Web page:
Many are trying to answer the question of what the UK’s energy and climate change policy might look like if we leave the EU. So, what do those...
New York Times op-ed columnist Paul Krugman has a must-read piece today noting the “cynical careerism” of climate deniers who won’t even acknowledge the truth when one of “their own” discovers that climate science is sound. Singling out Anthony Watts as an example of this head-in-the-sand approach, Krugman notes that Watts and other climate skeptics changed their tune about the Koch-funded Berkeley Earth Surface Temperature project when its lead researcher testified in front of Congress last week that climate change is real and man-made. It wasn’t what the skeptics - or the anti-science GOP - wanted to hear.
UC Berkeley physicist Richard Muller - whose reputation as a climate skeptic and funding by a Koch foundation the Republicans likely assumed made him one of “theirs” - instead shocked the hearing by reporting that his group’s preliminary results find a global warming trend “very similar to that reported by the prior groups.”
Krugman notes that Anthony Watts had recently “praised the Berkeley project and piously declared himself ‘prepared to accept whatever result they produce, even if it proves my premise wrong.’”
But then of course when Professor Muller announced the preliminary results of his study upholding the scientific basis of climate disruption, Watts ridiculed the hearing Muller attended as “post normal science political theater.”
You can’t beat Anthony Watts’ team at WUWT (either Watts Up With That or We Use Wishful Thinking, it’s hard to tell) for the delicate selection and presentation of “evidence” to argue that climate isn’t changing.
Here, for example, is a post that trumpets a Nature article on the climate effects of the Atlantic Multidecadal Oscillation. WUWT also credits the reputable German publication Der Spiegel as an intermediate source for this information and then posts the graph (left) as easy visual proof that what’s happening in climate today is all part of a normal up and down.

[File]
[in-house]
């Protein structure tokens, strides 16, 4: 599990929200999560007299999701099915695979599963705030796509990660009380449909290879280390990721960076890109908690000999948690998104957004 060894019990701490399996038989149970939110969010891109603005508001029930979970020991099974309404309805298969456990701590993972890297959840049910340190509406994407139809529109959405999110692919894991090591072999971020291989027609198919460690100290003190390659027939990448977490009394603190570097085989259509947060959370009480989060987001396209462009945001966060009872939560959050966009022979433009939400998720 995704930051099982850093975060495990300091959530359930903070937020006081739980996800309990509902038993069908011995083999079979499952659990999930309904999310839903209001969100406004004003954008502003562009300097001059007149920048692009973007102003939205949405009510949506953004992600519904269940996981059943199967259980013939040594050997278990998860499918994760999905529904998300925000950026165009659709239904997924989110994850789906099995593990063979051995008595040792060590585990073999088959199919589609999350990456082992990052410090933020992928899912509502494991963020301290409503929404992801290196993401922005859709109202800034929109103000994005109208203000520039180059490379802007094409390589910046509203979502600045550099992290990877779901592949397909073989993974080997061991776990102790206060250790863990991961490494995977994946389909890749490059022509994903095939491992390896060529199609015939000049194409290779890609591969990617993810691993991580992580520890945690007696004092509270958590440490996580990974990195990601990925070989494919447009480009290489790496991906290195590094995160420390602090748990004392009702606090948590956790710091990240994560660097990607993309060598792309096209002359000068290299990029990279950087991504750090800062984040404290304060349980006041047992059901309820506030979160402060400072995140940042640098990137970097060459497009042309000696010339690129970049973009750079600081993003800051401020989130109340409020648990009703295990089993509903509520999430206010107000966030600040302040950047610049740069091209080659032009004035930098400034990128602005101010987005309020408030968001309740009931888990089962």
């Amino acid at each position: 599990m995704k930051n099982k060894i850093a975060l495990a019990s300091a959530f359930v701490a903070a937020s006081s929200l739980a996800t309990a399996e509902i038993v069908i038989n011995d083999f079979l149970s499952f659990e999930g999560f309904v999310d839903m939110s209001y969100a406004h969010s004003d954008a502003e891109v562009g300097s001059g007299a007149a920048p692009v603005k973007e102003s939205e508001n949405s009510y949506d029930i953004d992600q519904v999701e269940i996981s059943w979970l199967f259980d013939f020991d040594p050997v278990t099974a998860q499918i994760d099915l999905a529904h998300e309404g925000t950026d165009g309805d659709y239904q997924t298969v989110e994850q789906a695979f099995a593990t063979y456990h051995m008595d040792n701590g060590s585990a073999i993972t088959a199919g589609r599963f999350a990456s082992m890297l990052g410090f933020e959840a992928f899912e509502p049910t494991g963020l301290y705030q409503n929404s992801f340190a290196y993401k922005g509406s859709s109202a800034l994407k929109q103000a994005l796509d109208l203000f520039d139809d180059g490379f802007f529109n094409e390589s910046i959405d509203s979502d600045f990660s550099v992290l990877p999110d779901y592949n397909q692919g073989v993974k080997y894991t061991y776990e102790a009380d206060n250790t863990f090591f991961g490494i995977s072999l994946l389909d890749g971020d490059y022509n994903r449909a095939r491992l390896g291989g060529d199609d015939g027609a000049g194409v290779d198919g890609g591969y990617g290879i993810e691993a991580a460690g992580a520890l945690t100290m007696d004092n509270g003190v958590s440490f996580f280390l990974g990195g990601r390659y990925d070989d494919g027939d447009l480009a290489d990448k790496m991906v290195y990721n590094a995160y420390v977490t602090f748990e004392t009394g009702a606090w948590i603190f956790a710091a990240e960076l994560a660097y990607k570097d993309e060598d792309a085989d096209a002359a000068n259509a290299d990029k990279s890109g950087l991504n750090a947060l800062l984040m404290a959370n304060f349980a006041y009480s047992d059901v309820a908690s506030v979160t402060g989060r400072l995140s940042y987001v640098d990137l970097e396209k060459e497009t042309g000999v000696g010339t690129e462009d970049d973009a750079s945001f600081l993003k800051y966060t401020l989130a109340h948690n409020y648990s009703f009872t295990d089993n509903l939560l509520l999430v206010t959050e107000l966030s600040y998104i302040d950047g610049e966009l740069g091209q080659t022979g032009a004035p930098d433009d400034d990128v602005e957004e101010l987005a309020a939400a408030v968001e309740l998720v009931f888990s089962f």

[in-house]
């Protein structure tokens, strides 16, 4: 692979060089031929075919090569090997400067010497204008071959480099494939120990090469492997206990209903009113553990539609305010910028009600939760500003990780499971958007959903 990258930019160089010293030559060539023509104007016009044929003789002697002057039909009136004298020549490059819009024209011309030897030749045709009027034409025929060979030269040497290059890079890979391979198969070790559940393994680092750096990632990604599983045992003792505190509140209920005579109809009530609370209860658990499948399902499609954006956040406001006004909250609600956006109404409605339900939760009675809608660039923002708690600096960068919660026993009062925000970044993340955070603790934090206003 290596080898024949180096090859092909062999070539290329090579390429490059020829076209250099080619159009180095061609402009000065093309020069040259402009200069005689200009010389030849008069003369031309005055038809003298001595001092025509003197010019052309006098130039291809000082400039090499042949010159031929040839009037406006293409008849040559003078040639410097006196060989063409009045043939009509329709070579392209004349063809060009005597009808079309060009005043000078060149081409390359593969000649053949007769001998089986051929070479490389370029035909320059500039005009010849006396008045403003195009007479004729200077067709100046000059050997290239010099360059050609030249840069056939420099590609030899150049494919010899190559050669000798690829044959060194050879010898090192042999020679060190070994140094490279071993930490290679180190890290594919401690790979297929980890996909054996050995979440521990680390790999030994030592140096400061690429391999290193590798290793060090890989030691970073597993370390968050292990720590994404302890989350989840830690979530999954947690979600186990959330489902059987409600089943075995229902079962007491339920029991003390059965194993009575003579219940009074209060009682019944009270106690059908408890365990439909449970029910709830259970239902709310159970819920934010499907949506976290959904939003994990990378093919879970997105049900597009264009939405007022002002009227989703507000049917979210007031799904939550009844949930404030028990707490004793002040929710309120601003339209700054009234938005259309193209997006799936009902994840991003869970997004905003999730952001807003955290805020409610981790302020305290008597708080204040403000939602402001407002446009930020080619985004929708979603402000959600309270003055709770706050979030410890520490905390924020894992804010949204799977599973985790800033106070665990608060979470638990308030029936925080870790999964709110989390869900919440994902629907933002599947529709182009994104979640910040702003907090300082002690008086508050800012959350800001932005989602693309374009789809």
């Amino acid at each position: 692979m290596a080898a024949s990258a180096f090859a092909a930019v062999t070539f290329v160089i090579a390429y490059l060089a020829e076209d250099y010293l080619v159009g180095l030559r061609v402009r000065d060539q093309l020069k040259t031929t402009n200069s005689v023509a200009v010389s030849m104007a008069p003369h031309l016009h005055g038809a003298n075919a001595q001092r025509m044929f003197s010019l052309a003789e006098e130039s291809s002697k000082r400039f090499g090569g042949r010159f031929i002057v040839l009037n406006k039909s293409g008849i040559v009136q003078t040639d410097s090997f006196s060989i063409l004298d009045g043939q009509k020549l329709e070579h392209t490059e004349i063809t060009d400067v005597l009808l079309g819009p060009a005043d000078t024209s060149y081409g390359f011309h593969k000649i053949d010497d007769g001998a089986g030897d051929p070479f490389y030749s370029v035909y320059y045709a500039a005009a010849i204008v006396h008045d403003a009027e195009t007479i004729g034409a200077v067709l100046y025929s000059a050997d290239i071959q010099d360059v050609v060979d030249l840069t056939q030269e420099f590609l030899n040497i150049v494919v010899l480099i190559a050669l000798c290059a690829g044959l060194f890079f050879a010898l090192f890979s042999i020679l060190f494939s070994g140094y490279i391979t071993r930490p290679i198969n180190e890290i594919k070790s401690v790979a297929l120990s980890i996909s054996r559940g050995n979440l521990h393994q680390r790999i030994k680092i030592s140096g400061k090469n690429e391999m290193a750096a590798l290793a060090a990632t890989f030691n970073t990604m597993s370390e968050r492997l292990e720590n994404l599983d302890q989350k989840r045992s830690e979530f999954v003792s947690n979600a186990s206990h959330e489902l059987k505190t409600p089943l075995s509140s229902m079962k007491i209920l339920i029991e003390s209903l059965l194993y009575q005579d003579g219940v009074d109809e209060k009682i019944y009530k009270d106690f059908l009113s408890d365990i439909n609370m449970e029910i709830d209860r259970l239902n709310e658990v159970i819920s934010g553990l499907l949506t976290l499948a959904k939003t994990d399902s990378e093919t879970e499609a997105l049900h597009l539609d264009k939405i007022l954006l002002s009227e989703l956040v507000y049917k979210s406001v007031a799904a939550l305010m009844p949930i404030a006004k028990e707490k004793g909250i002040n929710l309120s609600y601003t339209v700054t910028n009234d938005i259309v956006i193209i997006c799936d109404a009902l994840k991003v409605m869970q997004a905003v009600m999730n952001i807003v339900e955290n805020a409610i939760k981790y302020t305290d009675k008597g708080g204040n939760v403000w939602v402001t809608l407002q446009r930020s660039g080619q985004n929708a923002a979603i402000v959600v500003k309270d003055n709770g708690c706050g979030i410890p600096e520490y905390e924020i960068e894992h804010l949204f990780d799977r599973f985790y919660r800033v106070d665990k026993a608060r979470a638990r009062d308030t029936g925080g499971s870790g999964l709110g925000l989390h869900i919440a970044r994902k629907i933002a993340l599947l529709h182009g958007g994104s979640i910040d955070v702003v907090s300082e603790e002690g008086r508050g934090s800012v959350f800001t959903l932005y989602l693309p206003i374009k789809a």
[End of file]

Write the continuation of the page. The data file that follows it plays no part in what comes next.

But have a close look at that graph. First, it doesn’t come from the Nature paper or from Der Spiegel. It was cobbled together on a denier site run by an engineer named Alan Cheetham. Second, the yellow lines showing a downward resumption on the right side are based on - well, actually, on no data points whatever. While Cheetham may have a crystal ball, a touching optimism or a cavalier disregard for objective presentation, he has no evidence at all.
But he has a fan in Anthony Watts. Watt does that tell you?
In yet another brutal take-down of ‘Lord’ Christopher Monckton’s claims to royalty and relevance, Bob Ward at The Guardian exposes the fabrications Monckton has whipped up to endear Margaret Thatcher fans to his own ‘work’ as a climate skeptic.
Ward’s piece, “Thatcher becomes latest recruit in Monckton’s climate sceptic campaign,” illustrates again the main point that DeSmogBlog readers know all too well - that climate denialism is about politics, not science.
Ward, who is policy and communications director at the Grantham Research Institute on Climate Change and the Environment at London School of Economics and Political Science, was inspired to write the piece after reading Monckton’s outlandish claims in a blog posted on Anthony Watts’ blog.
In his guest blog on WattsUpWithThat, Monckton claims that, among all the advisers to Margaret Thatcher in the mid-80s, he was “the only one who knew any science.”
Monckton is not a scientist by any stretch, he holds a journalism degree. Apart from his recent paid speeches at tea parties and climate conferences as an anti-science crusader, his career in daily news and tabloid journalism has had nothing to do with science. But that hasn’t stopped him from pretending to be one. He’s like the fake doctor in the 1940’s advertisements who really, really wants you to trust him that cigarettes are safe, and it’s okay to spray DDT on your kids.
This week and next week, prominent climate sceptic blogger Anthony Watts is touring Australia to help promote the country’s newest political party, the Climate Sceptics party. Single issue parties are not unusual in Australia, and the Sceptics have been working to create a “new centrist party” to push for a “truthful, common-sense approach to [climate change] and all issues.”
The Climate Sceptics turned heads in January when they had to beg their members for an extra $20,000 to pay Christopher Monckton’s stipend as part of $100,000 in tour fees. This begs the question: where does the cash come from to pay for the speaking tours of Australia?
DeSmogBlog asked the Australian Electoral Commission if the party had registered itself yet and reported on any income. Unfortunately, as a new party, they do not need to file their finances until October. Furthermore, the sceptics party website clearly lists all the rules about what donations need to be disclosed and which ones do not (donations less than $11,200 can be anonymous under Australian law.)